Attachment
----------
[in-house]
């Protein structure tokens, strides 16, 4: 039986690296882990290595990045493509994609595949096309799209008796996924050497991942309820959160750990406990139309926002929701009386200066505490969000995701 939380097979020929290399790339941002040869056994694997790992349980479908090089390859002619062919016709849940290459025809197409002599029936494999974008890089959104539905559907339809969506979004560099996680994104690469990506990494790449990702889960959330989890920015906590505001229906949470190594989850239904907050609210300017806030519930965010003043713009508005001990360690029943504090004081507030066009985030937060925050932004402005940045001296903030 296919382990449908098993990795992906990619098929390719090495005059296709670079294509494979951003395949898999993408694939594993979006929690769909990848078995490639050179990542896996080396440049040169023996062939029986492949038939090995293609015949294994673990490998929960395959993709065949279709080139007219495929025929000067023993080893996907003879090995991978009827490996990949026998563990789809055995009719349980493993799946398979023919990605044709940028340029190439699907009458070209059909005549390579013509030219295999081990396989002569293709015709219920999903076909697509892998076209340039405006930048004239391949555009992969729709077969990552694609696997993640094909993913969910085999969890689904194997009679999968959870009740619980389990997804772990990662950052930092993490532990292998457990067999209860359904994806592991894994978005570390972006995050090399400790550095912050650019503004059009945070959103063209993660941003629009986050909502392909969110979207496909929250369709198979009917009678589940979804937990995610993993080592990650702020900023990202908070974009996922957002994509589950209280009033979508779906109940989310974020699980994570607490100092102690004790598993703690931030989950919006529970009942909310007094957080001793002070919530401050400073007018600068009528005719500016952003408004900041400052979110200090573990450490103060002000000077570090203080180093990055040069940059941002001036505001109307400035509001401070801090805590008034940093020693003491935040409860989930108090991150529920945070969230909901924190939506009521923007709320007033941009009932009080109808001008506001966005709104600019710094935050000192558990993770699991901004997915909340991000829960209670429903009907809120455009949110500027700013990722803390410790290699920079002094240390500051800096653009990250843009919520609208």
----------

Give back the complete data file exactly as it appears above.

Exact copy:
[in-house]
């Protein structure tokens, strides 16, 4: 039986690296882990290595990045493509994609595949096309799209008796996924050497991942309820959160750990406990139309926002929701009386200066505490969000995701 939380097979020929290399790339941002040869056994694997790992349980479908090089390859002619062919016709849940290459025809197409002599029936494999974008890089959104539905559907339809969506979004560099996680994104690469990506990494790449990702889960959330989890920015906590505001229906949470190594989850239904907050609210300017806030519930965010003043713009508005001990360690029943504090004081507030066009985030937060925050932004402005940045001296903030 296919382990449908098993990795992906990619098929390719090495005059296709670079294509494979951003395949898999993408694939594993979006929690769909990848078995490639050179990542896996080396440049040169023996062939029986492949038939090995293609015949294994673990490998929960395959993709065949279709080139007219495929025929000067023993080893996907003879090995991978009827490996990949026998563990789809055995009719349980493993799946398979023919990605044709940028340029190439699907009458070209059909005549390579013509030219295999081990396989002569293709015709219920999903076909697509892998076209340039405006930048004239391949555009992969729709077969990552694609696997993640094909993913969910085999969890689904194997009679999968959870009740619980389990997804772990990662950052930092993490532990292998457990067999209860359904994806592991894994978005570390972006995050090399400790550095912050650019503004059009945070959103063209993660941003629009986050909502392909969110979207496909929250369709198979009917009678589940979804937990995610993993080592990650702020900023990202908070974009996922957002994509589950209280009033979508779906109940989310974020699980994570607490100092102690004790598993703690931030989950919006529970009942909310007094957080001793002070919530401050400073007018600068009528005719500016952003408004900041400052979110200090573990450490103060002000000077570090203080180093990055040069940059941002001036505001109307400035509001401070801090805590008034940093020693003491935040409860989930108090991150529920945070969230909901924190939506009521923007709320007033941009009932009080109808001008506001966005709104600019710094935050000192558990993770699991901004997915909340991000829960209670429903009907809120455009949110500027700013990722803390410790290699920079002094240390500051800096653009990250843009919520609208």